The ruling by the Court of Cessation, Egypt's final recourse for appeals in criminal cases, dashed any hope that Gamal, Mubarak's younger son and one-time heir apparent, could run for public office. A senior newspaper editor and confidant of Egypt's current president had recently suggested that banker-turned-politician Gamal may have been contemplating the move.
The Mubarak trio was sentenced to three years each for embezzling funds meant for maintenance of presidential palaces but which they spent on upgrading or building private residences. The sons were released in 2015 for time served, while their father was freed last year. They repaid the funds, a total of 125 million pounds (about $7 million).
Mubarak's sons are currently on trial for insider trading. They are free on bail after a judge on Thursday overturned a surprise Sept. 15 ruling to detain them. The case's next hearing is on Oct. 20.
The rejection of their appeal Saturday and Gamal Mubarak's subsequent ineligibility to run for office came in the wake of recent comments by the chief editor of state-run Al-Akhbar publications, Yasser Rizq, who suggested that frequent public appearances by the younger Mubarak could be a prelude to a future presidential run.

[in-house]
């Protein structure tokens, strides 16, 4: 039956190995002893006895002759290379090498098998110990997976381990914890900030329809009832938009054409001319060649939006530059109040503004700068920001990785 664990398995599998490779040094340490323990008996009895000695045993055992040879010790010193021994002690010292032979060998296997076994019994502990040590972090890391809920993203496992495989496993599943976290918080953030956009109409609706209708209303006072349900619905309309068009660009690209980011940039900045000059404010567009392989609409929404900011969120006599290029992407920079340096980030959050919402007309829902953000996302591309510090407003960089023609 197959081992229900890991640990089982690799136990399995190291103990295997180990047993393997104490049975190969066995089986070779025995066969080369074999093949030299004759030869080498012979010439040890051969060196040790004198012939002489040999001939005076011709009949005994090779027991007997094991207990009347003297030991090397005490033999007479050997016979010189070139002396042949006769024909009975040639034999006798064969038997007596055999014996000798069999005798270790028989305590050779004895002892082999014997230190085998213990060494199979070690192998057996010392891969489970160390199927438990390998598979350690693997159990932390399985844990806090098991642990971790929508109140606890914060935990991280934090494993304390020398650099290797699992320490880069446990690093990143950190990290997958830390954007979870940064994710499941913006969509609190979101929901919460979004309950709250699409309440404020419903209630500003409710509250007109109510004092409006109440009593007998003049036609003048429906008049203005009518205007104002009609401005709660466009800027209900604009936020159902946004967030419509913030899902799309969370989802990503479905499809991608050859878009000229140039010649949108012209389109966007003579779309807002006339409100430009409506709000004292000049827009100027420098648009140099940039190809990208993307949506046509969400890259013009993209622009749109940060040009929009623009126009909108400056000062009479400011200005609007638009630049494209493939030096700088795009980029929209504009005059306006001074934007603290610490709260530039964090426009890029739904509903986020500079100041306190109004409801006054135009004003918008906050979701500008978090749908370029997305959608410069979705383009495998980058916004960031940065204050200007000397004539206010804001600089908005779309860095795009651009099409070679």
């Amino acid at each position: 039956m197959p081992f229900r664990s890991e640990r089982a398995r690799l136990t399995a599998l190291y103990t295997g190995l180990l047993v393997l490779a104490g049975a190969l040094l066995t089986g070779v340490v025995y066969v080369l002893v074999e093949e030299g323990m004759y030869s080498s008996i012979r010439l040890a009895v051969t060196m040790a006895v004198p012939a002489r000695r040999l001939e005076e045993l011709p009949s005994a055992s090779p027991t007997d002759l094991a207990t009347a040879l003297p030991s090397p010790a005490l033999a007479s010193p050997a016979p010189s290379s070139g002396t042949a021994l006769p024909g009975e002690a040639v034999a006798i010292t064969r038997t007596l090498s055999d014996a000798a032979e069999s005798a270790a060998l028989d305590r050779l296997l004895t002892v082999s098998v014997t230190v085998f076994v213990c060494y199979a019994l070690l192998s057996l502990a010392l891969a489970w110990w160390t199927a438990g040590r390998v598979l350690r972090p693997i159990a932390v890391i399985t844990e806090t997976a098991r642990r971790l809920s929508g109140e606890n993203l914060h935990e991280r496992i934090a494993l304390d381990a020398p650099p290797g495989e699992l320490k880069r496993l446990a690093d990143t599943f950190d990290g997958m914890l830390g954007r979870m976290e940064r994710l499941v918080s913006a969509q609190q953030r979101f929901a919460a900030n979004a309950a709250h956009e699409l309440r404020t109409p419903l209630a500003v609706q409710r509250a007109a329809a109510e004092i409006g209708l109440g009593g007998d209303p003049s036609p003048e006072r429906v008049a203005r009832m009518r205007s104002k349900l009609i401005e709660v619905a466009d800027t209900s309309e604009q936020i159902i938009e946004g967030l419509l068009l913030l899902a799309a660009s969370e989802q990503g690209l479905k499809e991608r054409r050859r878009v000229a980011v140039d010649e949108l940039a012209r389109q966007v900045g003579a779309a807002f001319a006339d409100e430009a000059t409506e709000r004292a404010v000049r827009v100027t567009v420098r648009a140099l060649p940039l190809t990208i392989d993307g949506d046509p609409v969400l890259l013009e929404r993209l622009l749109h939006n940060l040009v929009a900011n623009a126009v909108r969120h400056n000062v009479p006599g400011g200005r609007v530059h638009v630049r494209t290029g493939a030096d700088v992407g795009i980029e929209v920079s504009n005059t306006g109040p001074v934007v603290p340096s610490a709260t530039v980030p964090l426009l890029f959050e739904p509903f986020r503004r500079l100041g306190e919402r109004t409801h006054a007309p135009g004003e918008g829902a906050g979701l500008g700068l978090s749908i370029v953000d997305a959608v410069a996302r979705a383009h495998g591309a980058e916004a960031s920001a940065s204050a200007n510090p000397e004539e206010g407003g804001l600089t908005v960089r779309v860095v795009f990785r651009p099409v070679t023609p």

Rizq first warned Gamal Mubarak against harboring presidential ambitions in an article published in May. He repeated the warning in a television interview aired earlier this week.
"His real crime is insulting the dignity of the Egyptian people," Rizq said, alluding to Gamal's one-time intention to succeed his father. It violated the constitution and amounted to the toppling of republican rule, he explained. He said it was not improbable that he would strike a political deal with the outlawed Muslim Brotherhood to secure the group's return to politics in exchange for its support in a presidential bid in 2022, when President Abdel-Fattah El-Sissi's second term ends.
Preventing Gamal from succeeding his father was among the main drivers of a 2011 uprising that ended Mubarak's 29-year rule, as well as the military's support for it. The years that followed saw Mubarak regime heavyweights tried on corruption or abuse of power charges. Most have since walked free, while second-string regime loyalists found their way back to public life under El-Sissi.